Bob Franken

Last Week’s King Features Column

(Writers note: By arrangement with the syndicators, these columns appear here a week after their newspaper release)


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Oh sure, the president is grappling with the conflicting considerations swirling around the chaos in Egypt … human rights vis-à-vis the need for maintaining ties to a longtime reliable Arab ally. We’re hearing a lot of tepid public statements as the administration tries to have it both ways. As the man says, though, make no mistake about it, there is a political undertone that easily could become an overtone if Egyptian President Hosni Mubarak is run out and replaced by anti-American Islamists.

If that happens, Barack Obama will face a huge uphill battle to overcome Republicans piling on and accusing him of being the president who “lost Egypt.” Just ask Jimmy Carter about Iran. His failed attempts to live up to this nation’s human-rights rhetoric merely resulted in a despotic shah being replaced by even more oppressive religious fanatics, who threaten the world still today.

Or ask the Democrats who “lost China,” which became a potent campaign slogan that helped propel the GOP’s Dwight Eisenhower to power after the pro-American Nationalists were overrun by Mao’s revolutionaries. Again, we’re still bedeviled by that one.

Now we have Mubarak, trying to hang on as a popular wave across the Arab deserts threatens to sweep him away after 30 years of brutal rule and cronyism, buttressed by massive foreign aid from the United States through the entire period of his rule. The great bulk of that is spent on the military, which this year is $1.3 billion. That’s a huge investment in a dictator who has weathered decades of U.S. sanctimony from one president to another.

So, in an effort to stay with the shifting sands, there was Secretary of State Hillary Rodham Clinton playing the role of U.S. government pinball and bouncing from one Sunday talk show to another. She recited carefully constructed talking points, like that the U.S. is “ready to help with the kind of transition that will lead to greater political and economic freedom.” In diplo-speak that translates to “Hosni, don’t let the door hit you in the butt on the way out.” But it also hedges the American bets to make sure no one is antagonized. The obvious worst case is that Egypt is seized by those who would turn that pro-American government, and not incidentally pro-Israeli government, anti-both.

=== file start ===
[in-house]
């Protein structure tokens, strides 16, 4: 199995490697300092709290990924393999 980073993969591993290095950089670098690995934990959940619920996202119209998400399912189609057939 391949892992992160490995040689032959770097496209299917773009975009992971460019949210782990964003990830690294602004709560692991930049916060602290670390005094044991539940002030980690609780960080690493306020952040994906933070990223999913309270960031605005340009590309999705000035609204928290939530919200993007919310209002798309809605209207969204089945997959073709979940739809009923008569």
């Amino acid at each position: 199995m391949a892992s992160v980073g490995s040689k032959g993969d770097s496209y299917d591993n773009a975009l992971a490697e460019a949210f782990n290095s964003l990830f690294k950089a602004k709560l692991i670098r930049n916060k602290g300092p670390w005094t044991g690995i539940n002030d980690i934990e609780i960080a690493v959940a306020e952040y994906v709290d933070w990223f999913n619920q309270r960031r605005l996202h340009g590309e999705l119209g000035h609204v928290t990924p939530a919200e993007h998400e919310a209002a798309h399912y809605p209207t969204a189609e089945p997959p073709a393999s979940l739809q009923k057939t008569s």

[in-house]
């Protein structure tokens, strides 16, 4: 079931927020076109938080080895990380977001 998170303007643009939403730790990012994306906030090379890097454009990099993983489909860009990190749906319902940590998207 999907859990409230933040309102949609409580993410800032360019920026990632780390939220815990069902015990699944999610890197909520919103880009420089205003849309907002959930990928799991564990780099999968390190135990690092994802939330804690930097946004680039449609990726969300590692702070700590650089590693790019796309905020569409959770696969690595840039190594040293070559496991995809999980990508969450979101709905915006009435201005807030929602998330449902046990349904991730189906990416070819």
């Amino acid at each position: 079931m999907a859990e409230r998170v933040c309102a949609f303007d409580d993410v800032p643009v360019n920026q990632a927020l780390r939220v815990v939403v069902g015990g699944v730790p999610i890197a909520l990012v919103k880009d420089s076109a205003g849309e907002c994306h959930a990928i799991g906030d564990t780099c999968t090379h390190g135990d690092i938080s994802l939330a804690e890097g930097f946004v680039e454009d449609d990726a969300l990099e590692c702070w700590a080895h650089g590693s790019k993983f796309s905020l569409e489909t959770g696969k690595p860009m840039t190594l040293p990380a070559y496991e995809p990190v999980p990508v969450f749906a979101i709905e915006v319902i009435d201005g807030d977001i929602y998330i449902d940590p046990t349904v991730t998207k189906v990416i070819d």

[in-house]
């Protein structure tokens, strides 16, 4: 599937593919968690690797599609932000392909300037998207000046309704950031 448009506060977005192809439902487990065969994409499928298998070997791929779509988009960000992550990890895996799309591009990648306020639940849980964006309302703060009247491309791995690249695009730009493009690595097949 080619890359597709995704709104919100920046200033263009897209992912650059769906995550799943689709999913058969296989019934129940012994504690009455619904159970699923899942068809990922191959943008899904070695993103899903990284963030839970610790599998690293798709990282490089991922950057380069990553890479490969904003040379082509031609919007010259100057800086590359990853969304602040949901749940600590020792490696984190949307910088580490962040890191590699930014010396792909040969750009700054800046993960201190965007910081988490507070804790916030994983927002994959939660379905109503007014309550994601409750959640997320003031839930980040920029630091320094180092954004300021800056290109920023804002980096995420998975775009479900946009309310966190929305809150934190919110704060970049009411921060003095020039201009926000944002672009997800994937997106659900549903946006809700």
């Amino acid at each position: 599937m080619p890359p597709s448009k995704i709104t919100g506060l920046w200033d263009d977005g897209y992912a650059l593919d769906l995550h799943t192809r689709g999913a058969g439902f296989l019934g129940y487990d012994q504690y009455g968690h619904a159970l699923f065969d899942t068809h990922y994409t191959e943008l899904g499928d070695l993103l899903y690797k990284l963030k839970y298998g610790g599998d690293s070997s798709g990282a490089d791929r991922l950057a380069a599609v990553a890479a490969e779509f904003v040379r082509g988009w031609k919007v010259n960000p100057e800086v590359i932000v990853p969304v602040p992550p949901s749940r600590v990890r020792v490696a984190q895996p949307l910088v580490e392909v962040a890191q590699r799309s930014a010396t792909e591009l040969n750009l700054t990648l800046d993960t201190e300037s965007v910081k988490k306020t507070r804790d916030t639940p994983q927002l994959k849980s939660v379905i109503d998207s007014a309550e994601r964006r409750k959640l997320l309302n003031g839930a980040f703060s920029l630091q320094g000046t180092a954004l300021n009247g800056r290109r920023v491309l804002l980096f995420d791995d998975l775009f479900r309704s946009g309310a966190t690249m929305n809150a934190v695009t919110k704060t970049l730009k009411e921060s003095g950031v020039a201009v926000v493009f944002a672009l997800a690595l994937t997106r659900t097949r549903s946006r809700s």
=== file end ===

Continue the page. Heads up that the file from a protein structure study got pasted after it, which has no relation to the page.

Obviously, a lot of discussions are being held behind the scenes. Assuming that’s possible in these post- WikiLeaks times, the various diplomatic buttons are being pushed in the hope that the United States can walk the tightrope and look like the champion of human rights and “small d” democracy. At the same time, Obama needs to hold on as the political champion of “big D” Democrats. You can bet Republicans are making their plans in case the bottom falls out.

Look no further than an op-ed by Dick Morris, now a commentator for the GOP house organ Fox News. On the conservative website Free Republic, he writes “Now is the time for Republicans and conservatives to start asking the question: Who is losing Egypt?”

They didn’t need it, but those in the White House have gotten their fair warning, or unfair warning. If Egypt falls, if the attempts at finesse turn into clumsy failure, the blame will dump on Barack Obama, who will be the man who “lost Egypt.”

Do not for a minute think that the fear of that doesn’t influence every pronouncement we hear in public and every maneuver in private. Politically, this is still another crisis waiting to be exploited. A “lost” Egypt will not be lost on those looking for ways to make this president another one-termer.

© 2011 Bob Franken

Distributed by King Features Syndicate, Inc.

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